“It is not a question of genes versus environment. It is a question of how genes interact with whatever the environmental factors might be. And that is probably true of all of the disorders that we call mental illness.” ~ Dr. Thomas Insel, director of the National Institutes of Mental Health
Anxiety: It’s Not All in Your Head
With modern life’s stresses and increasing complexity, many struggle to find a sense of calm amidst the noise. They may wonder whether their anxiety is ‘normal’ everyday anxiety or a genetic condition.
Anxiety disorders encompass a broad range of conditions and are among the most commonly diagnosed mental health conditions.
Anxiety Disorders include:
- Social Anxiety Disorder: intense fear and anxiety around social situations.
- Generalized Anxiety Disorder: chronic anxiety, tension, and worry centered around everyday experiences and situations.
- Panic Disorder: anxiety leading to recurring panic attacks.
- Separation Anxiety Disorder: an intense fear of losing your loved ones or the important people in your life.
While not technically anxiety disorders, according to the American Psychiatric Association, these disorders still include anxiety as a significant symptom:
- Post-Traumatic Stress Disorder (PTSD)
- Obsessive Compulsive Disorder (OCD)
- Acute Stress Disorder
- Adjustment Disorder
Studies have shown that if a person has a first-degree relative (parent, sibling, or child) with an anxiety disorder, they are at a higher risk of developing an anxiety disorder themselves.
Research also suggests that there may be a genetic component to their development, and researchers have identified specific genes that may contribute to the development of anxiety disorders.
Genetic Risk Factors for Anxiety
While many genetic factors may increase the risk of anxiety, below are a few foundational genes that can impact anxiety and associated personality and behavior traits.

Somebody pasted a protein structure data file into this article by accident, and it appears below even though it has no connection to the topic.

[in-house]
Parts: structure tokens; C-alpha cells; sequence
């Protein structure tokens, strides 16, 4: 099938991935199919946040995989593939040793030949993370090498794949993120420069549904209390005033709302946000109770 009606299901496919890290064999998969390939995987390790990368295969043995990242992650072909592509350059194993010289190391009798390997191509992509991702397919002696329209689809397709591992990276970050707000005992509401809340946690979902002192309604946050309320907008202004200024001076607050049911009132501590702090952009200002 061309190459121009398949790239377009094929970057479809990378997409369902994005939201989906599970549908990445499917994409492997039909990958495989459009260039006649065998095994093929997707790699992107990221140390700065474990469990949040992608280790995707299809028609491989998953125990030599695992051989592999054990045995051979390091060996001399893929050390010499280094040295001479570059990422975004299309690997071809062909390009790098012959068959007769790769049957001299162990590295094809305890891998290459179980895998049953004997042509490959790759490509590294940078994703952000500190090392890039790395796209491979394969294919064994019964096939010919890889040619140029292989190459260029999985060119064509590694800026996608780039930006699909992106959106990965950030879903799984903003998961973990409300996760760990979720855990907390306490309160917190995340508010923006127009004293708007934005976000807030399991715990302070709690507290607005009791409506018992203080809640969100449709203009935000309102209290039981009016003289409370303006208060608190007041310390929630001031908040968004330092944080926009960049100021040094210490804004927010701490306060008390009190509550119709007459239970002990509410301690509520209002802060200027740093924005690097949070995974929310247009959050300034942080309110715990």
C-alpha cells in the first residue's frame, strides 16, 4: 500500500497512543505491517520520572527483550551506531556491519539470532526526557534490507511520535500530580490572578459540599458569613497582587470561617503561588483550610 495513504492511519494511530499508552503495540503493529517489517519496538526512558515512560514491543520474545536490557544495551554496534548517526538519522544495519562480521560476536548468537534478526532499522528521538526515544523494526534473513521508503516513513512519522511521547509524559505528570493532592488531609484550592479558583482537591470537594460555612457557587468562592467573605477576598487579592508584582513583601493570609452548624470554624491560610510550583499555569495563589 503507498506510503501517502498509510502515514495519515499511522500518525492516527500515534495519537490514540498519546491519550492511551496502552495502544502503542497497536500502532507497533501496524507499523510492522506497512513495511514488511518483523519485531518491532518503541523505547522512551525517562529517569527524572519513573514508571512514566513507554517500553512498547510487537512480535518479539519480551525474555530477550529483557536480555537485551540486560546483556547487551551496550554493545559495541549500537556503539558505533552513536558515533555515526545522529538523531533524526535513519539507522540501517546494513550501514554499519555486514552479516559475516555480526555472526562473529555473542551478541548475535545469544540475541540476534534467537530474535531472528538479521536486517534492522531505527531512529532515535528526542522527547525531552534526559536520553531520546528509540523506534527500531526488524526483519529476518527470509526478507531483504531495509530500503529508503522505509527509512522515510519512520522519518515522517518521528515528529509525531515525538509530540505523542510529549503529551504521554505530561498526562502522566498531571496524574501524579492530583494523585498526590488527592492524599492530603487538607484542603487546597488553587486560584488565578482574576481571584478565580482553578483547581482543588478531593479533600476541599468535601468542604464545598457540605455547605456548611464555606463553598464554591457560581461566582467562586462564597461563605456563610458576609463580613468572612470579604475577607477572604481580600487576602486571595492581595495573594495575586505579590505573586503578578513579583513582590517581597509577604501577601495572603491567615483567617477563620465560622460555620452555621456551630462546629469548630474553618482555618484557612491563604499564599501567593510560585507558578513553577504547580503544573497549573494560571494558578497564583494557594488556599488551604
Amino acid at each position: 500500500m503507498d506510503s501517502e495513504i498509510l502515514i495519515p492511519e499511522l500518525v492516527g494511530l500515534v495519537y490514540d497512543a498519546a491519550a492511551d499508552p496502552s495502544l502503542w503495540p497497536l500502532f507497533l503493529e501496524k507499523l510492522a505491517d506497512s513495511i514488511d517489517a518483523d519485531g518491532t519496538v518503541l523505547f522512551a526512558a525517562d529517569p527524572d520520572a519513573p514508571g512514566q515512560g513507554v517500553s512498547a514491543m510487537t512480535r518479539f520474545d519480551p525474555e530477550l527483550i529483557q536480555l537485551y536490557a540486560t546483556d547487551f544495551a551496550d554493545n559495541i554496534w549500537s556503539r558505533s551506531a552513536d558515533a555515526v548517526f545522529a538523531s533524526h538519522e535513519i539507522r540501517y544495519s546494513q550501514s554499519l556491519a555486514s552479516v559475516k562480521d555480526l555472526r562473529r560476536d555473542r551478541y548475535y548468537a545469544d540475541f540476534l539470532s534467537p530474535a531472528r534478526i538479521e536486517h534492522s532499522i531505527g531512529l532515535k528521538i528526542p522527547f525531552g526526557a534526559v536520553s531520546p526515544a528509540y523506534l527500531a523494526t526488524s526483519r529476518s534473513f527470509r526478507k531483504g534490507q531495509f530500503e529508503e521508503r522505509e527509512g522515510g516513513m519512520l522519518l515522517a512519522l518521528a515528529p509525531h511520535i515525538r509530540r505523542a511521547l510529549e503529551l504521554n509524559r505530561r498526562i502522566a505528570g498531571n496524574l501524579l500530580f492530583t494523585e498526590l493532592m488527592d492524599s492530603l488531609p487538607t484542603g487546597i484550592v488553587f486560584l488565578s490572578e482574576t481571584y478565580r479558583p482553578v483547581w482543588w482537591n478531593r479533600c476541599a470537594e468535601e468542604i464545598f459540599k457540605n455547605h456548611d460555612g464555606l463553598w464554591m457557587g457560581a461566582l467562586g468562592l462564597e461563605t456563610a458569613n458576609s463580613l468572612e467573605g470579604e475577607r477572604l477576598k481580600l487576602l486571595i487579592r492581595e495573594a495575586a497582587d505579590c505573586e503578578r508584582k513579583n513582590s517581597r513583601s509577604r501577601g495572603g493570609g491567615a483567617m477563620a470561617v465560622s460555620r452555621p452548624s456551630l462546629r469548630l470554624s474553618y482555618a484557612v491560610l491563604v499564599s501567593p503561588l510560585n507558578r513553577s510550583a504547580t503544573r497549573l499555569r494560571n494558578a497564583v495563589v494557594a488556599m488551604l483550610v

COMT is a gene that encodes for the COMT enzyme that metabolizes neurotransmitters.
Those with the slow variation of COMT have been described as “worriers”, vs. the fast-COMT variations being more associated with a “warrior” type attitude to challenges.
Those with the slow COMT variation also tend to have a greater response to noradrenaline, one of our major stress neurotransmitters, increasing the anxiety response and being more prone to obsessive-compulsive thinking and behaviors.
ADRA2B is a gene associated with the sensitivity of noradrenaline binding, with the suboptimal variations being associated with an increased memory of adverse events and an increased likelihood of developing Post-Traumatic Stress Disorder (PTSD).
5HTTLPR is a gene associated with the secretion and reuptake of serotonin, where suboptimal variations increase the likelihood an individual will have an increased sensitivity to stress and an increased fear response.
The BDNF gene encodes Brain Derived Neurotropic Factor (BDNF), which helps the brain recover from physical or mental trauma.
Suboptimal variations are associated with personality characteristics such as introversion and neuroticism, and those with specific suboptimal variations have been shown to have a more significant attention bias to social threats.
Genetics, however, is not the only factor that contributes to anxiety. Environmental factors, such as a history of trauma or stress, can also play a significant role.
In addition, the interplay between genetics and the environment can be complex and challenging.
It’s also important to remember that just because anxiety may run in the family doesn’t mean every family member will develop an anxiety disorder. Many factors contribute to the development of anxiety, and genetics is only one of them.
Next Steps to Reduce Your Anxiety Levels
While anxiety disorders can run in families and genetics may play a role, it is not the only factor contributing to their development. Genetic and environmental factors likely contribute to the development of anxiety disorders.
Whatever kind of anxiety you are struggling with, you have what it takes inside you to make a definite choice that will change the future trajectory of your health.
Our team at Tiger Medical has the experience, clinical skills, and coaching acumen to help you regain your health and sense of calm.
To talk to one of our professionals, click here to schedule your call!
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